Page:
With Bristol-Myers Squibb ($BMY) suffering a shock setback last week when its blockbuster PD-1 drug failed in a key lung cancer trial, this could crack open the door to Medivation ($MDVN) extending its PARP hope into this lucrative space.
During its quarterly results call yesterday, the Californian biotech--which is being sought by a number of Big Pharmas, including Sanofi ($SNY)--saw a new opening for its experimental PARP inhibitor talazoparib to be used with checkpoint inhibitors, notably in non-small lung cancer (NSCLC).
This comes a week after Bristol-Myers saw its seemingly all-conquering PD-1 checkpoint inhibitor Opdivo (nivolumab) fail a late-stage, first-line NSCLC cancer study--halting its chances of moving up the treatment pathway and allowing rival Merck ($MRK) to gallop on ahead with its data for a first-line setting with Keytruda (pembrolizumab).
Credit Suisse Securities Kennen MacKay asked David Hung, founder, president and CEO of Medivation whether this failure could boost his own research hopes for talazoparib in NSCLC, and whether they will be seeking out combo trials with PD-1 meds.
Hung said: “I think that clearly the ability to up regulate PD-L1 is an important feature about this drug and it can make it really synergistic with PD-1 agents […] we think it would be very interesting to study this in other tumors where PD-1 might have less than stellar results.
“So I think that certainly does open a door. And also, we've indicated that among the six tumor types that we're interested in pursuing, that one of them is actually non-small cell lung in addition to our small cell programs. So we do think that PARP inhibition would be very exciting in non-small cell lung, and it is one of the indications that we are targeting. So we do think that that space is a little bit less crowded--we do intend to pursue that opportunity.”
PARP has in recent months become hot property in the pipelines of biotech companies after Tesaro ($TSRO) saw its experimental PARP inhibitor niraparib aced a Phase III study for certain ovarian cancer patients.
This saw the company’s shares soar and had a knock-on effect for Medivation as it boosted confidence in this oncology treatment class--a class that has not received as much as attention as other cancer meds, such as checkpoint inhibitors. It also saw Medivation become a more attractive target for its suitors, making Sanofi’s recent $9.3 billion bid for the biotech seem even more low-ball.
Tesaro has already announced plans to team up with Merck and Keytruda for its PARP drug. Hung believes however that talazoparib is more potent than niraparib and works in a different, and more efficacious, way.
Mohammad Hirmand, the biotech’s interim chief medical officer, said the niraparib data were “very positive on a number of fronts.”
He said Medivation was “Very intrigued by the potential for a PARP trapper to actually work in homologous recombination deficient (HRD) negative patients as well. And again, talazoparib--this is where it really shines. We already have a robust development plan in terms of pursuing a number of tumor types around all-comers.
“So we really think that with talazoparib being a very potent PARP trapper, like being the most potent PARP trapper, that we can really leverage that differentiated pharmacology and hopefully translate that into the clinic in a number of tumor types, both as monotherapy as well as with a combination of low-dose chemotherapy where we see good synergies to see whether we can actually see good benefit in an all-comer patient population, which would be again the next chapter in the use of PARP inhibitors.”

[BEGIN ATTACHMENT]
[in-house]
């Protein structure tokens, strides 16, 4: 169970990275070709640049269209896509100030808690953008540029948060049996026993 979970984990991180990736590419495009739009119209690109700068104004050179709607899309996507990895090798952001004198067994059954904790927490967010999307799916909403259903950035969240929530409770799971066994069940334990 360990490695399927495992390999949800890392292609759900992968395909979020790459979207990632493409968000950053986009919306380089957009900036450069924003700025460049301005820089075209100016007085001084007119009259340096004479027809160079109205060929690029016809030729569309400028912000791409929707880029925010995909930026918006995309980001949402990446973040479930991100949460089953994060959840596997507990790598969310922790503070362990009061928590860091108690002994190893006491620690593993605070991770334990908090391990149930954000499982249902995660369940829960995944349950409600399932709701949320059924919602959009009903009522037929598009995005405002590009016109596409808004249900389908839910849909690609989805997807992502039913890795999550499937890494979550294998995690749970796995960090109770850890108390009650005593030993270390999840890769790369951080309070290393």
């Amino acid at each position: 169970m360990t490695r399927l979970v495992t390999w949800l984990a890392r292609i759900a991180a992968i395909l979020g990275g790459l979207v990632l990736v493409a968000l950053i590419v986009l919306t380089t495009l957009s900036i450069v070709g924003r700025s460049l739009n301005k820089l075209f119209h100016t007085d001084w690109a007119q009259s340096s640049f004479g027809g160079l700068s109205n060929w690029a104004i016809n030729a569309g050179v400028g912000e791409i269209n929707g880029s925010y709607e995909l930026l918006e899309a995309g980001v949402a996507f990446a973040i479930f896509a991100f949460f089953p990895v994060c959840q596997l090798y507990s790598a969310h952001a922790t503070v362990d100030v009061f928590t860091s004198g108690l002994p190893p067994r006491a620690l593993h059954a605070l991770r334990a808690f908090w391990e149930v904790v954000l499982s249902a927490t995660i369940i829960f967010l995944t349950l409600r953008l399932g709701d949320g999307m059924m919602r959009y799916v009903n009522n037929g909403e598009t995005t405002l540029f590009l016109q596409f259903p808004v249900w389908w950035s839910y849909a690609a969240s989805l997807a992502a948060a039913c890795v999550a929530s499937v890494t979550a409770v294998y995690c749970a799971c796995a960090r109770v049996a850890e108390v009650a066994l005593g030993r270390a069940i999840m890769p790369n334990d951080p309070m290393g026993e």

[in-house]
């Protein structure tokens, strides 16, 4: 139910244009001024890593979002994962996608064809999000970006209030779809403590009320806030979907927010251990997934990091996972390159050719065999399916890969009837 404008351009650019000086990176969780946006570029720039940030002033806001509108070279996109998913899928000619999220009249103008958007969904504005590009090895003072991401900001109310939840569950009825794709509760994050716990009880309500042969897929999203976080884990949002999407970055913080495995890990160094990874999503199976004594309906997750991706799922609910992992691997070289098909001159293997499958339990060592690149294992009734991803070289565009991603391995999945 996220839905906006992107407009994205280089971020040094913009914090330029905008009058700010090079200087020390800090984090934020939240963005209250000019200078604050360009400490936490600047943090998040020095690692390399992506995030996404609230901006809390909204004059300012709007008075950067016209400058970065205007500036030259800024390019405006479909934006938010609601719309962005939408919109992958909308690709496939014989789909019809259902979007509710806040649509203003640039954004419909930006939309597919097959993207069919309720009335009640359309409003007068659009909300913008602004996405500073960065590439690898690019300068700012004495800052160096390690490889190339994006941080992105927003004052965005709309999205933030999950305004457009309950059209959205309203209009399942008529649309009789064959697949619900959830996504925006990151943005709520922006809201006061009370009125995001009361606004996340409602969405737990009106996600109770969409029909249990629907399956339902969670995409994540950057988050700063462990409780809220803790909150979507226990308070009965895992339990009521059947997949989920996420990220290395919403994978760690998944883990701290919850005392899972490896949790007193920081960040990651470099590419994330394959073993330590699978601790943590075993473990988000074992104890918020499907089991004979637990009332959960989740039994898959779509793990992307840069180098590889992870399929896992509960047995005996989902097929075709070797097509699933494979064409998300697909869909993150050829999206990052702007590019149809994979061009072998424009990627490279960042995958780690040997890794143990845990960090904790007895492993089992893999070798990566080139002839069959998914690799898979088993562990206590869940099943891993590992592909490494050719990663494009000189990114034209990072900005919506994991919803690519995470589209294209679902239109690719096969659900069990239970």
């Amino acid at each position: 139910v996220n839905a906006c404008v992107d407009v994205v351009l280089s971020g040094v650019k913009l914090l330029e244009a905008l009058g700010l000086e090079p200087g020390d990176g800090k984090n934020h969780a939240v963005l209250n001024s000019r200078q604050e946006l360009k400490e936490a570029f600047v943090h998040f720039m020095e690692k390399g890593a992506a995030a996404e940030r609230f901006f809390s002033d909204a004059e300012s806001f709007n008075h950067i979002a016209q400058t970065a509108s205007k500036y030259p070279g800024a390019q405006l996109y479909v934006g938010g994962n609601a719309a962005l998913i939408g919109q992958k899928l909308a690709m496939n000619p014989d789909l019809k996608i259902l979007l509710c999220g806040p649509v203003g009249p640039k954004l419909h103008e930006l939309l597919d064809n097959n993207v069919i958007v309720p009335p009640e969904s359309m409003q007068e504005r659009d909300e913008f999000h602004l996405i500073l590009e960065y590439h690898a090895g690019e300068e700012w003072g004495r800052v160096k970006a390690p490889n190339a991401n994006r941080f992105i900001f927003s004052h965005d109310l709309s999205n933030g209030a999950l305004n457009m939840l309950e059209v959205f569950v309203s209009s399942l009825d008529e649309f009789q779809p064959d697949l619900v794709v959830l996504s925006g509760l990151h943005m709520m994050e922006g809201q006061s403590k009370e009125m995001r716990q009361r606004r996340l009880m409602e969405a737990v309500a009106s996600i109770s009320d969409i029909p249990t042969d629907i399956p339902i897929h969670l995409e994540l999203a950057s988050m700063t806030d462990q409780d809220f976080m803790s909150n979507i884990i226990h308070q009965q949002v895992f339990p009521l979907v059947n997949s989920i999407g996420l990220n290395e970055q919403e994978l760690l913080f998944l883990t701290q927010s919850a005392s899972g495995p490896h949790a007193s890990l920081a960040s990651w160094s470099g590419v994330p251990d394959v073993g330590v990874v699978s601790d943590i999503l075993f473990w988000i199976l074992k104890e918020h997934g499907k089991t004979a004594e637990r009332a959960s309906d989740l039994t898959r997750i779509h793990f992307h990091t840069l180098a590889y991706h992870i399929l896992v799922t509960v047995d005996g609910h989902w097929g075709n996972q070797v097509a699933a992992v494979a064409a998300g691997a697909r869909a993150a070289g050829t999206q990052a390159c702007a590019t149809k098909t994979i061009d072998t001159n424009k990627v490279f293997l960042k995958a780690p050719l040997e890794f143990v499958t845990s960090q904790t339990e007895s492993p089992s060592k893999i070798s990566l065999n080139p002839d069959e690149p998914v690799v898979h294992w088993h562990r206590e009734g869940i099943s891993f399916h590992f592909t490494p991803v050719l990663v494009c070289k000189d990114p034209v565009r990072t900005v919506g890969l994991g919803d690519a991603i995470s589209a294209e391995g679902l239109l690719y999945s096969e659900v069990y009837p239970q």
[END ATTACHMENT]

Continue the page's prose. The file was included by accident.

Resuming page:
Talazoparib, licensed from BioMarin ($BMRN) last year, is currently in Phase III for patients with deleterious germline BRCA1 or BRCA2 mutations and locally advanced and/or metastatic breast cancer.
Meanwhile, a question over its troubled prospect pidilizumab also came up during the call, with MacKay asking whether an updated mechanism of action for pidilizumab would be presented this year.
The drug--which Medivation bought for $335 million deal in 2014 from CureTech--was designed as a PD-1 treatment, but recent studies showed that it could not actually work in this way, which saw the FDA halt the trial through a partial clinical hold while Medivation takes another stab at explaining the mechanism of action.
Clearly, this is still a head-scratcher for Hung, who said: “You know, we're still looking into that [defining a new mechanism of action], and certainly we have confidence in pidilizumab that when we can report it, we certainly will.
“But I think right now, the most important thing that we'll say about the molecule now is that it's pretty clear from the published studies and its most recent data set that this molecule has clinical activity. And that's still the absolutely most important thing. So we think this is a pretty interesting antibody.
“Of course, we're interested in finding out the mechanism of action, but we are very excited about the fact that we have seen activity especially in an indication like DIPG [diffuse intrinsic pontine glioma, an aggressive form of brain tumor] where nothing works. And to have a kid out two years on this drug is pretty startling in some ways. So we're very optimistic about it and do intend to try to pursue that indication on top of the other hematologic indications that we have already spoken about previously.”
Anti-PD-1? Well, no, says Medivation as a partial hold forces a halt to 'pivotal' cancer study
Merck soars, Bristol-Myers tumbles on Opdivo fail in first-line NSCLC
Tesaro’s PARP ovarian cancer drug hits PhIII goal; prepares to file
BioMarin sells its PhIII cancer drug to Medivation for $570M
As Tesaro jumps 108%, Medivation can raise its price, and even Clovis climbs